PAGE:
What is customer lifetime value (LTV)?

What is customer lifetime value (LTV)?

Customer lifetime value predicts the gross profit a customer brings to your business in their lifetime.

The metric refers to a customer’s revenue value over the long term. The longer a customer continues to buy from the company, the higher their lifetime value becomes. 

This measurement can be used by marketing and customer support teams to influence the customer journey. By quickly and objectively identifying the customer segments most valuable to the company, they can target customer engagement and marketing activities accordingly.

How does LTV work?

If a company spends more on bringing in a new customer than that customer pays each year, then more customers would automatically need to be acquired for the marketing investment to be justified. Knowing the LTV means that you can quantify how much revenue is being brought into the business and compare it to how much it costs to acquire those customers. 

It’s simpler and more cost-effective to sell to an existing customer than it is to acquire a new one. This is why it is crucial that existing customers are happy with what your company provides so that you can keep them in the long term, making up for the investment that it took to win their business in the first place. 

LTV is a crucial metric that can help determine which customers are bringing in the most revenue. When calculating the LTV, it is essentially the average amount of money spent by a customer throughout the amount of time that their relationship exists with you. 

If a customer buys $1,000 worth of goods or services every year for three years, their LTV would be ($1,000 x 3) $3,000, minus the cost of acquiring the customer. If $200 was spent on the marketing campaign that led to the customer purchasing for the first time, the LTV is ($3,000 minus $200) $2,800.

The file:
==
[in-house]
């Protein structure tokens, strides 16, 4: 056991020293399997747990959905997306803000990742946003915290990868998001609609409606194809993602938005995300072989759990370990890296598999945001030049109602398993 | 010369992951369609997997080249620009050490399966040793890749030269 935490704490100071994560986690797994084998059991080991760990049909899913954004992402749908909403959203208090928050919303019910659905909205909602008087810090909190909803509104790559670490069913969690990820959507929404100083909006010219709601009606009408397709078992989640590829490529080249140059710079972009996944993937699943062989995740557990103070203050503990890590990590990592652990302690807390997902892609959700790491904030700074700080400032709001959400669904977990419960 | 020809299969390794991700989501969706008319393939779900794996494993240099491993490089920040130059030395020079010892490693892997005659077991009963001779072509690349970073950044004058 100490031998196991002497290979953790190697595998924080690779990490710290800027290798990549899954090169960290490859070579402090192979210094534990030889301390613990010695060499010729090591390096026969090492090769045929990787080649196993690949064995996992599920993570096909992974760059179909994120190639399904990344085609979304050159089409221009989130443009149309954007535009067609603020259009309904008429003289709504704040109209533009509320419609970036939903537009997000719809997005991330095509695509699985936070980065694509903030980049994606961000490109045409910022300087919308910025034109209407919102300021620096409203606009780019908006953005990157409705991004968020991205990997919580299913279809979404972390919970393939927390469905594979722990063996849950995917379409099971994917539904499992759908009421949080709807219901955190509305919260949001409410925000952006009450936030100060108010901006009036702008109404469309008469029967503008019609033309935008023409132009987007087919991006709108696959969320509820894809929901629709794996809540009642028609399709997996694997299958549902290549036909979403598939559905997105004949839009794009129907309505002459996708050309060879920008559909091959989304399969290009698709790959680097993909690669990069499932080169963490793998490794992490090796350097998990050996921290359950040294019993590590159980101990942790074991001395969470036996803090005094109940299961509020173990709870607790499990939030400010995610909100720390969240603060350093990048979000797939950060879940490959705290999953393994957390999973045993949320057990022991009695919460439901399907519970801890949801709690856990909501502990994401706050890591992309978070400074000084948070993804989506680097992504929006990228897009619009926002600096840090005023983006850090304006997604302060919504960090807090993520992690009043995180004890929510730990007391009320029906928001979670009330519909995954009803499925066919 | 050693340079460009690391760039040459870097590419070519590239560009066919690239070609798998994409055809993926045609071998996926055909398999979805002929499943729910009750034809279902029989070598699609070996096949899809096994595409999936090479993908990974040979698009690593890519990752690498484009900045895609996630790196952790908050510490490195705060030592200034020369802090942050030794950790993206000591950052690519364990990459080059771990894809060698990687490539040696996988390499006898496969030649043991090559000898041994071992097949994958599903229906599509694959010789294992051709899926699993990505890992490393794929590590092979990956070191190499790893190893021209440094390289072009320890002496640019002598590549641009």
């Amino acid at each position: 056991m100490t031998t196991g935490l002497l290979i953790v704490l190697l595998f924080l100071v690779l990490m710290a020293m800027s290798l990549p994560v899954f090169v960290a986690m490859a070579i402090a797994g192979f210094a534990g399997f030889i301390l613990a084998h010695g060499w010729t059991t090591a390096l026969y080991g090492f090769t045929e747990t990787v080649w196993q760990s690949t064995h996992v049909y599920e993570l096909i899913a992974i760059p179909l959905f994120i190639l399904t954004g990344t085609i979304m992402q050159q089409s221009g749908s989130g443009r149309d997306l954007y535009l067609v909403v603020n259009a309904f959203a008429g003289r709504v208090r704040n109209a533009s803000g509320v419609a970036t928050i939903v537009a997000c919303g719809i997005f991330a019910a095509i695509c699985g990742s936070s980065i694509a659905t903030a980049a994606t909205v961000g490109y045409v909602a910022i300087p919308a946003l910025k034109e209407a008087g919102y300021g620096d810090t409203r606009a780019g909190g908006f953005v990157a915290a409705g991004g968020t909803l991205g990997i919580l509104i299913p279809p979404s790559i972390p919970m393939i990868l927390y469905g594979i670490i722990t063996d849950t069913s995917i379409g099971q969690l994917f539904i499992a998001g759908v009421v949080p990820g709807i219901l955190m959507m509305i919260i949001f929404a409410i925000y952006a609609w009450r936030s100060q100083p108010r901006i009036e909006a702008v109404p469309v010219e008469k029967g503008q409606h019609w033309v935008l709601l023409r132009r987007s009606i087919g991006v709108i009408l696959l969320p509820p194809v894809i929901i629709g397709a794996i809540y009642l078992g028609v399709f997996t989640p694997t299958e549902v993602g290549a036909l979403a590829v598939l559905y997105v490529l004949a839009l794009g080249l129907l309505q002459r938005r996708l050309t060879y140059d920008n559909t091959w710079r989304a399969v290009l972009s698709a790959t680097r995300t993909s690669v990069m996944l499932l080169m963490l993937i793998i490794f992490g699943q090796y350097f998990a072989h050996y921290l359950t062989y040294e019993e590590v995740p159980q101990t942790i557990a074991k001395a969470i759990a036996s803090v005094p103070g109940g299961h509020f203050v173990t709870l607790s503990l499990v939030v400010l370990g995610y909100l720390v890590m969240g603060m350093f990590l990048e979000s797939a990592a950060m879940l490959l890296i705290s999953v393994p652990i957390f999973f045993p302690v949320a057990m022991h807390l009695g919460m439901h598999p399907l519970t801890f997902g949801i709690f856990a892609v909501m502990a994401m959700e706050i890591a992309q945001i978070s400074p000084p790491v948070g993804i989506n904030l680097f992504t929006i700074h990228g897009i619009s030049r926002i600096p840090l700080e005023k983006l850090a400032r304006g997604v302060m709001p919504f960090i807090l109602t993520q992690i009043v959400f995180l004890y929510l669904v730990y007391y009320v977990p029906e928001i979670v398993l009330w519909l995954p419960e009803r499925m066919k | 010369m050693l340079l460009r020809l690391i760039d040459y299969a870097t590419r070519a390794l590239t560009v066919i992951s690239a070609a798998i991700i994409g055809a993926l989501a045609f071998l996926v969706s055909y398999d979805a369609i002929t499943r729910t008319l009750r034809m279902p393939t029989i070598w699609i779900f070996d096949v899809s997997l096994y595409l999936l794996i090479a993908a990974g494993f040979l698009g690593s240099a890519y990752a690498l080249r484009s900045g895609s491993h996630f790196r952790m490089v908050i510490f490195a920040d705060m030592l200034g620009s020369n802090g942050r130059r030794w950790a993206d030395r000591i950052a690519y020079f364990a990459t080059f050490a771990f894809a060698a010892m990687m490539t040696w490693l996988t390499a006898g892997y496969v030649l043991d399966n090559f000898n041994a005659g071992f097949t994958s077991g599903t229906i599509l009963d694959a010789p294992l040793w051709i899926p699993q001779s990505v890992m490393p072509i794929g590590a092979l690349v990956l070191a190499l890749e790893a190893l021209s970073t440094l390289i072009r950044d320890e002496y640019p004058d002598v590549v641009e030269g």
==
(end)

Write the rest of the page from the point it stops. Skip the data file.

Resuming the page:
There are more layers to measuring LTV that are also taken into account: 

  • Average Order Value (AOV) = Total Sales Revenue / Total Number of Orders
  • Gross Margin (GM) = (Total Sales Revenue – Cost of Goods Sold) / Total Sales Revenue
  • Churn Rate (CR) = (Number of Customers at the end of Period – Number of Customers at Start of Period) / Number of Customers at Start of Period
  • Purchase Frequency (F) = Total Number of Orders / Total Number of Unique Customers

Why is LTV important?

Understanding LTV is essential as it can be a crucial driver of increasing revenue over time. The longer the lifecycle or the greater the value a customer brings during the lifecycle, the more income the business will make. Tracking and improving CLV inevitably results in more significant revenue, as it helps to identify the specific customers bringing the most revenue into the business. 

This, in turn, enables the company to serve those existing customers with products and services that help them, which leads to them spending more money with the company. Taking the time to analyse LTV can also help you to spot issues around customer retention. 

When it comes to growing the business, LTV can help you target your ideal customers. If you have precise data around the amount of money that specific customers or segments bring into your business, you can build a customer acquisition strategy that targets this type of customer.